• Seung Ai Yang

    Seung Ai Yang is an associate professor of sacred Scripture at St. Paul Seminary School of Divinity, the University of St. Thomas in St. Paul, Minn. She wrote the entry on miracles for the Eerdmans Dictionary of the Bible.

Regional sources

In the Northeast

  • Paula Kane

    Paula Kane is an associate professor of Catholic studies at the University of Pittsburgh and teaches American religious history. She has been studying stigmata and Marian apparitions.

  • Robert Bruce Mullin

    Robert Bruce Mullin is a history professor at the General Theological Seminary of the Episcopal Church in New York City. He has written about miracles and religious imagination and wrote the entry on miracles for The Oxford Companion to Christian Thought.

  • Walter Sinnott-Armstrong

    Walter Sinnott-Armstrong is the Chauncey Stillman Professor in Practical Ethics in the philosophy department and the Kenan Institute for Ethics at Duke University in Durham, N.C. His essay “Overcoming Christianity” is included in Philosophers Without Gods: Meditations on Atheism and the Secular Life (2007). His books include Morality Without God? (2009) and (as co-author) God?: A Debate Between a Christian and an Atheist.

In the South

  • Delbert Burkett

    Delbert Burkett is an associate professor of New Testament and Christian origins in the department of philosophy and religious studies at Louisiana State University in Baton Rouge. He has written on the miracle stories in early Christianity.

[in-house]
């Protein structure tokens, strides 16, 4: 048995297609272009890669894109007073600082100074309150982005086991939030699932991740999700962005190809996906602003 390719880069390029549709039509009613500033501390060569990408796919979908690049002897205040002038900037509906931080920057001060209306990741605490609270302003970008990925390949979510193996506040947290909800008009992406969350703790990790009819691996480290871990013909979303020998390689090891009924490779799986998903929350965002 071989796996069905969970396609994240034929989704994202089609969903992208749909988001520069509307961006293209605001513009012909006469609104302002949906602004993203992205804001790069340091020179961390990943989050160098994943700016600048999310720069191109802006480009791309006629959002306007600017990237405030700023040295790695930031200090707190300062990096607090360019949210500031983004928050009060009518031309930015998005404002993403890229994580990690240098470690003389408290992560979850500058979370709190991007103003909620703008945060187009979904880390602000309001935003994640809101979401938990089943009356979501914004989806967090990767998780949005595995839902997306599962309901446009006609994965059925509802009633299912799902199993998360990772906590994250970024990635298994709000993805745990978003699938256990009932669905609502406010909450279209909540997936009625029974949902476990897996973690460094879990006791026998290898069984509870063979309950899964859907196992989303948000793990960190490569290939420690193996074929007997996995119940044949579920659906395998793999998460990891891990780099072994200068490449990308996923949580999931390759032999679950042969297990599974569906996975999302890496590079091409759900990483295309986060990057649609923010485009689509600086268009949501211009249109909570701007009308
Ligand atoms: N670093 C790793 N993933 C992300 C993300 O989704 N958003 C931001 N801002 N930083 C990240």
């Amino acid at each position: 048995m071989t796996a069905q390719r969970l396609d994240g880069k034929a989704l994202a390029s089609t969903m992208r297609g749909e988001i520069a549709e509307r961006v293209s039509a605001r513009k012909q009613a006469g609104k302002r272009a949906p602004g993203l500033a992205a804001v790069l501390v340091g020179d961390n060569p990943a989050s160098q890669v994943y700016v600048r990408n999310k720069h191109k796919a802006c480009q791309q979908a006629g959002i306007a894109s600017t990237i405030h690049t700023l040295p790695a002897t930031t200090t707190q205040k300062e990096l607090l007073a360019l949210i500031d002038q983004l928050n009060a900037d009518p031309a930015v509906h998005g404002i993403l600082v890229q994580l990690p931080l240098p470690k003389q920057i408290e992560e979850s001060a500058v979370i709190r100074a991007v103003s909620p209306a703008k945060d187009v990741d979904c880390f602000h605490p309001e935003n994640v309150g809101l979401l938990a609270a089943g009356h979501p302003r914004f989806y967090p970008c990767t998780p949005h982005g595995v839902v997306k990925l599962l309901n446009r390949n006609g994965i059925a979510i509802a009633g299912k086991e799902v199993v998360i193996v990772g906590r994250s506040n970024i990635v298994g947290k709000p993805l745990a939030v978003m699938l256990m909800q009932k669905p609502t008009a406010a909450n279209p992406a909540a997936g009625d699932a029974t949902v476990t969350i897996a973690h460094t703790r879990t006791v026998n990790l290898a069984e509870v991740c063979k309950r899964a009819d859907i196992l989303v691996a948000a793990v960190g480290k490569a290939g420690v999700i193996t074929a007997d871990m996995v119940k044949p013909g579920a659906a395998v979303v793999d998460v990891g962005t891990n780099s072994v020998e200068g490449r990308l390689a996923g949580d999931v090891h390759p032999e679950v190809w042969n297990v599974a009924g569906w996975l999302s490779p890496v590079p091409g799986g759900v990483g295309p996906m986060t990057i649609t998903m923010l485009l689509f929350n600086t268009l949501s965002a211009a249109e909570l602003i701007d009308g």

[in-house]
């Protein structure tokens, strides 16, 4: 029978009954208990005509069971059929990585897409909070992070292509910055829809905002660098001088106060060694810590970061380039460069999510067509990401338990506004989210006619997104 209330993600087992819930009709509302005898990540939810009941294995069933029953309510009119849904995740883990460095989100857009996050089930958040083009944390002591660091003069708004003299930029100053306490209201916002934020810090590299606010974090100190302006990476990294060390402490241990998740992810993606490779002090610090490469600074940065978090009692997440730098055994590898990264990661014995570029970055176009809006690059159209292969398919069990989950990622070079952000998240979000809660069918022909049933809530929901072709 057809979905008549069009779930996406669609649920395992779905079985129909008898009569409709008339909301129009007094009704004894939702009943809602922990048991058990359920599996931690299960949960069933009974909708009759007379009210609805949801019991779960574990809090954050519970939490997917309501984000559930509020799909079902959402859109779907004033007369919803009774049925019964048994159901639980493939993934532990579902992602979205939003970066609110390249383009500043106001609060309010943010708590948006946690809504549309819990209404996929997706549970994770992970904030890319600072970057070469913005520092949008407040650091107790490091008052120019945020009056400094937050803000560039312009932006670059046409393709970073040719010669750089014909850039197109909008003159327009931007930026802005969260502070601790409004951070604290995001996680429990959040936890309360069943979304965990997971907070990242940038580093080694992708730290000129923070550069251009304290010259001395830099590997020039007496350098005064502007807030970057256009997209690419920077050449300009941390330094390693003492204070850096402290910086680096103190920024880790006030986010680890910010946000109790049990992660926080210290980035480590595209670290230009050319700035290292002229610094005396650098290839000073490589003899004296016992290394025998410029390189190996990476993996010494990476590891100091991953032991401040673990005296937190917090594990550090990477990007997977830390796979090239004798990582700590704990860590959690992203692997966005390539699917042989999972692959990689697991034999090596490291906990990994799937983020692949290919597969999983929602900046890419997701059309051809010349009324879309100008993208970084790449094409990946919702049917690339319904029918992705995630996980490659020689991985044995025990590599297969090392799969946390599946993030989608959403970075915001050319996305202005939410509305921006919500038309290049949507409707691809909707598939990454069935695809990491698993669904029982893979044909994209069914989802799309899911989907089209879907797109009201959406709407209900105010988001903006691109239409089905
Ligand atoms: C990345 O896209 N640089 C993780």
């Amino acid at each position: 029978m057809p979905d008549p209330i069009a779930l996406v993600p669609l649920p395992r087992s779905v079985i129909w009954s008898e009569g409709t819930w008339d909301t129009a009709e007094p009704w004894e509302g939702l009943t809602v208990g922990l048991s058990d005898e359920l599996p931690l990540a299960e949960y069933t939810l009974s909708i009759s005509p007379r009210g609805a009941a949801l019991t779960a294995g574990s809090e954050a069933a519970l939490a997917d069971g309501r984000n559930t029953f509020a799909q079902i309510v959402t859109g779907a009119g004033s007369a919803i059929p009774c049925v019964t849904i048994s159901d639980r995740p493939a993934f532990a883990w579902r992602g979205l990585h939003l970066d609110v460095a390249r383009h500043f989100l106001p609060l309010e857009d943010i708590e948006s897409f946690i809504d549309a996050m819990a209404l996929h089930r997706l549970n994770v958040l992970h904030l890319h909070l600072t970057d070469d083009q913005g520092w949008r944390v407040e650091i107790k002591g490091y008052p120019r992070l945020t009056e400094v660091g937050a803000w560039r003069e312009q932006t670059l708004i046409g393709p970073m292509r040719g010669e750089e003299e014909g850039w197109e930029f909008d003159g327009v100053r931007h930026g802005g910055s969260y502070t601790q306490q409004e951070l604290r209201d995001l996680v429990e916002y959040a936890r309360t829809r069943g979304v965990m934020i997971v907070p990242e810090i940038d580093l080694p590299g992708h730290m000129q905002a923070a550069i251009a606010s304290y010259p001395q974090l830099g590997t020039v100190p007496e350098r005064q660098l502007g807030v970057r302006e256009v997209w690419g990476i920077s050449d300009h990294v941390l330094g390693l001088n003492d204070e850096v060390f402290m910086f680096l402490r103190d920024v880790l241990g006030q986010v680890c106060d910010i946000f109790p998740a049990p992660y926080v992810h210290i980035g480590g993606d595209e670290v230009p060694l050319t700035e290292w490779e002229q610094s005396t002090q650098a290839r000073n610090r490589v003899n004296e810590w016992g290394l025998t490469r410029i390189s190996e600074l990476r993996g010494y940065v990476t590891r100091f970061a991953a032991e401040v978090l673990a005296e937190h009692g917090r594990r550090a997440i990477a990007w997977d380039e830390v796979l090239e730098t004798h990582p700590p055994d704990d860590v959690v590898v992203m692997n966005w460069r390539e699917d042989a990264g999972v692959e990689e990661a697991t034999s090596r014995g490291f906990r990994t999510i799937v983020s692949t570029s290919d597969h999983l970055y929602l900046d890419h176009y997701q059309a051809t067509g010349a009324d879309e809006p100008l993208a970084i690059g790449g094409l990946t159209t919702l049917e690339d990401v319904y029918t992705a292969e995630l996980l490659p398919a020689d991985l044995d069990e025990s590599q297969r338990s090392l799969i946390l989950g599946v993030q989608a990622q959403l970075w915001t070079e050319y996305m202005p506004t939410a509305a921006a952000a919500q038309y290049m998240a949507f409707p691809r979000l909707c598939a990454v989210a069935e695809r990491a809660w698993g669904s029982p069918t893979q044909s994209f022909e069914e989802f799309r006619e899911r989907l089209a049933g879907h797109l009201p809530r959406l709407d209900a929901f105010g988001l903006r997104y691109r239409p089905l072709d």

• Danny E. Burton

    Danny E. Burton is an associate professor of history at the University of North Alabama in Florence, Ala. He co-authored the book Magic, Mystery and Science: The Occult in Western Civilization.

  • Barry G. Hankins

    Barry G. Hankins is a professor of history and church-state studies at Baylor University in Waco, Texas. He is an expert on Christian conservatives and their interaction with American culture. He wrote the book Uneasy in Babylon: Southern Baptist Conservatives and American Culture.

    He can talk about miracles, particularly in the tradition of conservative Protestantism.

  • Julie Ingersoll

    Julie Ingersoll is an assistant professor of religious studies at the University of North Florida in Jacksonville and can discuss religion and popular culture. She has written about faith and values among Jimmy Buffett fans.

    She can discuss the place of miracles in American religious history and culture.

  • S. Brent Plate